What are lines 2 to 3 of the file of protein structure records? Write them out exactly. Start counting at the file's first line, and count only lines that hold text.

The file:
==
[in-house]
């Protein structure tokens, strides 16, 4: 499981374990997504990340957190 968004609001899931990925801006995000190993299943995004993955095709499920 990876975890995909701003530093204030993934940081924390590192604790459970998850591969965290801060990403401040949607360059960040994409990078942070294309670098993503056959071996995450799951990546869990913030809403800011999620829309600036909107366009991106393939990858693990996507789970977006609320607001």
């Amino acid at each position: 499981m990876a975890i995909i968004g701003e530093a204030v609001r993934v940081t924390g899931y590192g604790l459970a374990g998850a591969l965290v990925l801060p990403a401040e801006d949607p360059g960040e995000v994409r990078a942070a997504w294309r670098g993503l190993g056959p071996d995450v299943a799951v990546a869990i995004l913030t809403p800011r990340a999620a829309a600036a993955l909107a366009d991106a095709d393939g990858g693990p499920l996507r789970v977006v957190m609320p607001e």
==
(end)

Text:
């Protein structure tokens, strides 16, 4: 499981374990997504990340957190 968004609001899931990925801006995000190993299943995004993955095709499920 990876975890995909701003530093204030993934940081924390590192604790459970998850591969965290801060990403401040949607360059960040994409990078942070294309670098993503056959071996995450799951990546869990913030809403800011999620829309600036909107366009991106393939990858693990996507789970977006609320607001």
């Amino acid at each position: 499981m990876a975890i995909i968004g701003e530093a204030v609001r993934v940081t924390g899931y590192g604790l459970a374990g998850a591969l965290v990925l801060p990403a401040e801006d949607p360059g960040e995000v994409r990078a942070a997504w294309r670098g993503l190993g056959p071996d995450v299943a799951v990546a869990i995004l913030t809403p800011r990340a999620a829309a600036a993955l909107a366009d991106a095709d393939g990858g693990p499920l996507r789970v977006v957190m609320p607001e």